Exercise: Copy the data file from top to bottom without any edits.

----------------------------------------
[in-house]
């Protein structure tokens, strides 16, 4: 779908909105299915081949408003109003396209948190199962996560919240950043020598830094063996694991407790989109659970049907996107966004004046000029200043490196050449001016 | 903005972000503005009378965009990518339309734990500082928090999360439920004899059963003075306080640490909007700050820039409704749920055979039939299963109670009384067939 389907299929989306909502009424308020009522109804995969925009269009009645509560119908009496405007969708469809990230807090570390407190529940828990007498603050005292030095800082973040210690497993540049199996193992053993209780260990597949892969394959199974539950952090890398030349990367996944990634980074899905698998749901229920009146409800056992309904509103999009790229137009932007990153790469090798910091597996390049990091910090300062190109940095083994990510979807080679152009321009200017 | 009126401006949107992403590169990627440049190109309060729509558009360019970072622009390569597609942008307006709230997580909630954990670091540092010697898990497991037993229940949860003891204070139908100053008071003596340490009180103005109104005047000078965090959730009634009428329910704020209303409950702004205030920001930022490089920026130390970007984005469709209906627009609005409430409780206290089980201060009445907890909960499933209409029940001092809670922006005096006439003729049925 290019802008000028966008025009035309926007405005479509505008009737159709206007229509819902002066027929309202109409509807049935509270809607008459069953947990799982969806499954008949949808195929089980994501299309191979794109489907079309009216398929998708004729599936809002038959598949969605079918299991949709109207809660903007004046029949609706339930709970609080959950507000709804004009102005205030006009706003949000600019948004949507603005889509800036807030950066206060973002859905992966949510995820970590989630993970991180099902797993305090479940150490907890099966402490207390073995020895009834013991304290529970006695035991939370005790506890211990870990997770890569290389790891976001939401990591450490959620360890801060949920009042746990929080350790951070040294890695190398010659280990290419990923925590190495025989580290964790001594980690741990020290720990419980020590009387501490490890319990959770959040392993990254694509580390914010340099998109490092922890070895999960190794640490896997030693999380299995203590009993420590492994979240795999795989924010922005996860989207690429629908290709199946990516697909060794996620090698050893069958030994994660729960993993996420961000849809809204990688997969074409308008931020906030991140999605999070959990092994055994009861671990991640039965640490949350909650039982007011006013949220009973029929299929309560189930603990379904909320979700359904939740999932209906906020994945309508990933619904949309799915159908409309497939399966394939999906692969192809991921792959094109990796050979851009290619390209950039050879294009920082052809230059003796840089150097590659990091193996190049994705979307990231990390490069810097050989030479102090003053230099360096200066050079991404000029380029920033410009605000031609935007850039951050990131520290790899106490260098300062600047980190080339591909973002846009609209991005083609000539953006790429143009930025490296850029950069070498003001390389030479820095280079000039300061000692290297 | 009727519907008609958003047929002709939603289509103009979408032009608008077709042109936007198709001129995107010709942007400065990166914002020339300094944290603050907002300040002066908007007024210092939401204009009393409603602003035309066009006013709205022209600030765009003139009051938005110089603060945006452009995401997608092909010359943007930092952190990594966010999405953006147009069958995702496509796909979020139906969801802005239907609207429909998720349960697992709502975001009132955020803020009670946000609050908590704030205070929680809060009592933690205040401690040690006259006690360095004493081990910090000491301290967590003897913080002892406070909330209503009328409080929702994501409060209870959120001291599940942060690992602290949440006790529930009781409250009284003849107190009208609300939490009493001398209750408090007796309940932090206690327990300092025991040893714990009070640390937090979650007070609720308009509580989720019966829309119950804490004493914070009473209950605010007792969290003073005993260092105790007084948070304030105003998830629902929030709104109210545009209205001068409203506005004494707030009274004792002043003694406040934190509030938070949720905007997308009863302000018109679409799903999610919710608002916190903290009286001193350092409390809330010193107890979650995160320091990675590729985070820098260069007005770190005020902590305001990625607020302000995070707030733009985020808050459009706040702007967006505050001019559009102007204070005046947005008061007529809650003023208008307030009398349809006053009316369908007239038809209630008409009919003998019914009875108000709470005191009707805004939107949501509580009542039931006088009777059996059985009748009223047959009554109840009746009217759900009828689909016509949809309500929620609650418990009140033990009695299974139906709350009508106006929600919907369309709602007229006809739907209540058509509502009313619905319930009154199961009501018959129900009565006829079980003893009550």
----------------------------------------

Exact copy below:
[in-house]
């Protein structure tokens, strides 16, 4: 779908909105299915081949408003109003396209948190199962996560919240950043020598830094063996694991407790989109659970049907996107966004004046000029200043490196050449001016 | 903005972000503005009378965009990518339309734990500082928090999360439920004899059963003075306080640490909007700050820039409704749920055979039939299963109670009384067939 389907299929989306909502009424308020009522109804995969925009269009009645509560119908009496405007969708469809990230807090570390407190529940828990007498603050005292030095800082973040210690497993540049199996193992053993209780260990597949892969394959199974539950952090890398030349990367996944990634980074899905698998749901229920009146409800056992309904509103999009790229137009932007990153790469090798910091597996390049990091910090300062190109940095083994990510979807080679152009321009200017 | 009126401006949107992403590169990627440049190109309060729509558009360019970072622009390569597609942008307006709230997580909630954990670091540092010697898990497991037993229940949860003891204070139908100053008071003596340490009180103005109104005047000078965090959730009634009428329910704020209303409950702004205030920001930022490089920026130390970007984005469709209906627009609005409430409780206290089980201060009445907890909960499933209409029940001092809670922006005096006439003729049925 290019802008000028966008025009035309926007405005479509505008009737159709206007229509819902002066027929309202109409509807049935509270809607008459069953947990799982969806499954008949949808195929089980994501299309191979794109489907079309009216398929998708004729599936809002038959598949969605079918299991949709109207809660903007004046029949609706339930709970609080959950507000709804004009102005205030006009706003949000600019948004949507603005889509800036807030950066206060973002859905992966949510995820970590989630993970991180099902797993305090479940150490907890099966402490207390073995020895009834013991304290529970006695035991939370005790506890211990870990997770890569290389790891976001939401990591450490959620360890801060949920009042746990929080350790951070040294890695190398010659280990290419990923925590190495025989580290964790001594980690741990020290720990419980020590009387501490490890319990959770959040392993990254694509580390914010340099998109490092922890070895999960190794640490896997030693999380299995203590009993420590492994979240795999795989924010922005996860989207690429629908290709199946990516697909060794996620090698050893069958030994994660729960993993996420961000849809809204990688997969074409308008931020906030991140999605999070959990092994055994009861671990991640039965640490949350909650039982007011006013949220009973029929299929309560189930603990379904909320979700359904939740999932209906906020994945309508990933619904949309799915159908409309497939399966394939999906692969192809991921792959094109990796050979851009290619390209950039050879294009920082052809230059003796840089150097590659990091193996190049994705979307990231990390490069810097050989030479102090003053230099360096200066050079991404000029380029920033410009605000031609935007850039951050990131520290790899106490260098300062600047980190080339591909973002846009609209991005083609000539953006790429143009930025490296850029950069070498003001390389030479820095280079000039300061000692290297 | 009727519907008609958003047929002709939603289509103009979408032009608008077709042109936007198709001129995107010709942007400065990166914002020339300094944290603050907002300040002066908007007024210092939401204009009393409603602003035309066009006013709205022209600030765009003139009051938005110089603060945006452009995401997608092909010359943007930092952190990594966010999405953006147009069958995702496509796909979020139906969801802005239907609207429909998720349960697992709502975001009132955020803020009670946000609050908590704030205070929680809060009592933690205040401690040690006259006690360095004493081990910090000491301290967590003897913080002892406070909330209503009328409080929702994501409060209870959120001291599940942060690992602290949440006790529930009781409250009284003849107190009208609300939490009493001398209750408090007796309940932090206690327990300092025991040893714990009070640390937090979650007070609720308009509580989720019966829309119950804490004493914070009473209950605010007792969290003073005993260092105790007084948070304030105003998830629902929030709104109210545009209205001068409203506005004494707030009274004792002043003694406040934190509030938070949720905007997308009863302000018109679409799903999610919710608002916190903290009286001193350092409390809330010193107890979650995160320091990675590729985070820098260069007005770190005020902590305001990625607020302000995070707030733009985020808050459009706040702007967006505050001019559009102007204070005046947005008061007529809650003023208008307030009398349809006053009316369908007239038809209630008409009919003998019914009875108000709470005191009707805004939107949501509580009542039931006088009777059996059985009748009223047959009554109840009746009217759900009828689909016509949809309500929620609650418990009140033990009695299974139906709350009508106006929600919907369309709602007229006809739907209540058509509502009313619905319930009154199961009501018959129900009565006829079980003893009550």